Shiny but deadly – don’t throw goldfish in rivers, pet owners told | invasive species

If that trapped goldfish starts to lose its luster, think twice before tossing it into the river or canal – the creatures may look harmless, but their voracious appetites, tolerance for cold and habits for eating compared to native species can be catastrophic for local wildlife.

New research shows that goldfish consume much more than comparable fish in UK waters, eat more than other invasive fish and are also much more willing to aggressively target other competing species.

That means goldfish pose a triple threat, according to Dr James Dickey of Queen’s University Belfast, the study’s lead author.

“Not only are they readily available, but they combine insatiable appetites with daring behavior,” he said. “While Northern European climates often present a barrier to non-native species surviving in the wild, goldfish are known to be tolerant of such conditions and can pose a real threat to native biodiversity in rivers and lakes, eating the resources of which other species depend On.”

The study couldn’t measure whether more goldfish were being released into the wild by pet owners who bought new fish during the lockdown, but anecdotal reports have suggested this could be the case.

“While our investigation has not focused on whether this problem has worsened since the lockdown, there is reason to believe that it has, or at least will be,” said Dickey.

“There have been recent news reports of finding released Amazon catfish in Glasgow, which may be related. There may also be a delay, and it may not be until this summer, when normality resumes and people want to travel, for example [and leave their pets behind]that we are starting to see the effects.”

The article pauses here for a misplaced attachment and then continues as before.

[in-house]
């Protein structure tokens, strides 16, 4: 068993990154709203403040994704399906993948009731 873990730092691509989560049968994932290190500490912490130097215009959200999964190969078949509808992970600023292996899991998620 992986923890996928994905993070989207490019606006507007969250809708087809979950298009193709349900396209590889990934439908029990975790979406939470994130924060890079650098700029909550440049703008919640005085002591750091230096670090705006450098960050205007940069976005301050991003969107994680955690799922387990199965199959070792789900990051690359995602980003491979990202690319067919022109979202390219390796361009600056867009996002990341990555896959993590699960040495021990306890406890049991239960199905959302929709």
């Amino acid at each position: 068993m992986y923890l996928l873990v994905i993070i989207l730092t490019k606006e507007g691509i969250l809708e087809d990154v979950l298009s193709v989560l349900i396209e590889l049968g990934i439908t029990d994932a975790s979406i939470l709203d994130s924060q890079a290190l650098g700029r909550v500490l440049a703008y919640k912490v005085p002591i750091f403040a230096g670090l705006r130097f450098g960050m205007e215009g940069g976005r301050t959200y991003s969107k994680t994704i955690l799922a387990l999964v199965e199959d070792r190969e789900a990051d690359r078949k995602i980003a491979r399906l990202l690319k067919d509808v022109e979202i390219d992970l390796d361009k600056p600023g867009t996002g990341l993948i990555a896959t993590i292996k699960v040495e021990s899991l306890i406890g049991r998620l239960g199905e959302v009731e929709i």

The study, published Wednesday in the journal NeoBiota, examined the two most-traded fish species in Northern Ireland: goldfish, an invasive species around the world, and the white cloud mountain minnow, which remains much of an invasive foothold on the island. ground. Both species are members of the carp family and are native to East Asia.

The researchers have developed a new method to assess and compare the effects of both species by looking at availability, feeding rates and behavior. By these standards, goldfish far outnumbered white cloud minnows and were shown to be able to devastate native wildlife populations in British ponds, rivers and streams.

Goldfish prey on tadpoles and other small fish when released into UK waterways, disrupting natural ecosystems.

In the US, goldfish have been found to exceed 30 cm (1 ft) in length in some waterways due to their adaptability.

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Many pet owners feel they are acting humanely by releasing their goldfish into the wild, but Dickey warned that doing so was destructive.

Another way to limit damage, the study said, would be for pet stores to stock more alternative varieties that don’t pose as much of an invasive risk.

“Goldfish are a high risk,” Dickey said. “Limiting the availability of potentially impactful [species, such as goldfish] in addition to better training for pet owners is a solution to prevent harmful invaders from settling in the future.”

Flushing an unwanted fish down the toilet is also a no-no, according to Dickey. But he said some pet shops would take fish back, although usually not with refunds, and there are websites such as where they can be given away or bartered.

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